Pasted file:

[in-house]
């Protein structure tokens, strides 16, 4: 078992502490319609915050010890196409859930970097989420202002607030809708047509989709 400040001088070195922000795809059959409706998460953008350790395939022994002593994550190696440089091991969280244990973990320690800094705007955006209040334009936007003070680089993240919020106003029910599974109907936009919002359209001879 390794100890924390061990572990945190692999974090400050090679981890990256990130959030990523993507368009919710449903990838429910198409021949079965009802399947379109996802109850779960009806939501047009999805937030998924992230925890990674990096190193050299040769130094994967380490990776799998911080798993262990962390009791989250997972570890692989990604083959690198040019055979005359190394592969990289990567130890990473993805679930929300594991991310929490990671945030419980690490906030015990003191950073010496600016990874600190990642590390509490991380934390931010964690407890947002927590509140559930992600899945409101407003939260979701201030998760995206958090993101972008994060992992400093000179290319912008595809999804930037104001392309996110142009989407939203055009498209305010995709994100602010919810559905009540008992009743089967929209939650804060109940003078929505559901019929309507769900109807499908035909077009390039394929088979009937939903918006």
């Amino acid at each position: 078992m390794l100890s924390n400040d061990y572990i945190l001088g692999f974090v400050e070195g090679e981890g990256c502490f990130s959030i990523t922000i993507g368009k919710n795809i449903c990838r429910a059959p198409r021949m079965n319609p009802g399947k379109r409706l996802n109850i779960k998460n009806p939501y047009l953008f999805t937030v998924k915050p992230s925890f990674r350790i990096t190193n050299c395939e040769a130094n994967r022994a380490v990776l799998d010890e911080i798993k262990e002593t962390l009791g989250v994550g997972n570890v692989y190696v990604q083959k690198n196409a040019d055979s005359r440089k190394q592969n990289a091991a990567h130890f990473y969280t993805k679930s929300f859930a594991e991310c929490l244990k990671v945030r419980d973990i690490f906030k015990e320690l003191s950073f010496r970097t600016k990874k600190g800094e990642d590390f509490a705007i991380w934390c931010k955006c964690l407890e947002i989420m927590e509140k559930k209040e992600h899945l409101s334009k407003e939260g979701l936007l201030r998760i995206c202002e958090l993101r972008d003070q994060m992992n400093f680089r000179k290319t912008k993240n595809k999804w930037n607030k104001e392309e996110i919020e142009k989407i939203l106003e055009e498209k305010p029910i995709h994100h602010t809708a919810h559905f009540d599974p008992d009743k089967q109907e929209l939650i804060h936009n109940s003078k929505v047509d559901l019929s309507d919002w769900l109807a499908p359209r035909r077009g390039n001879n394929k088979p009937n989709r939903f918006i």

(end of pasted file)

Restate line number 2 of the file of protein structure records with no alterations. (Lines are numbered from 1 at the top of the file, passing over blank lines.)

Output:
């Protein structure tokens, strides 16, 4: 078992502490319609915050010890196409859930970097989420202002607030809708047509989709 400040001088070195922000795809059959409706998460953008350790395939022994002593994550190696440089091991969280244990973990320690800094705007955006209040334009936007003070680089993240919020106003029910599974109907936009919002359209001879 390794100890924390061990572990945190692999974090400050090679981890990256990130959030990523993507368009919710449903990838429910198409021949079965009802399947379109996802109850779960009806939501047009999805937030998924992230925890990674990096190193050299040769130094994967380490990776799998911080798993262990962390009791989250997972570890692989990604083959690198040019055979005359190394592969990289990567130890990473993805679930929300594991991310929490990671945030419980690490906030015990003191950073010496600016990874600190990642590390509490991380934390931010964690407890947002927590509140559930992600899945409101407003939260979701201030998760995206958090993101972008994060992992400093000179290319912008595809999804930037104001392309996110142009989407939203055009498209305010995709994100602010919810559905009540008992009743089967929209939650804060109940003078929505559901019929309507769900109807499908035909077009390039394929088979009937939903918006």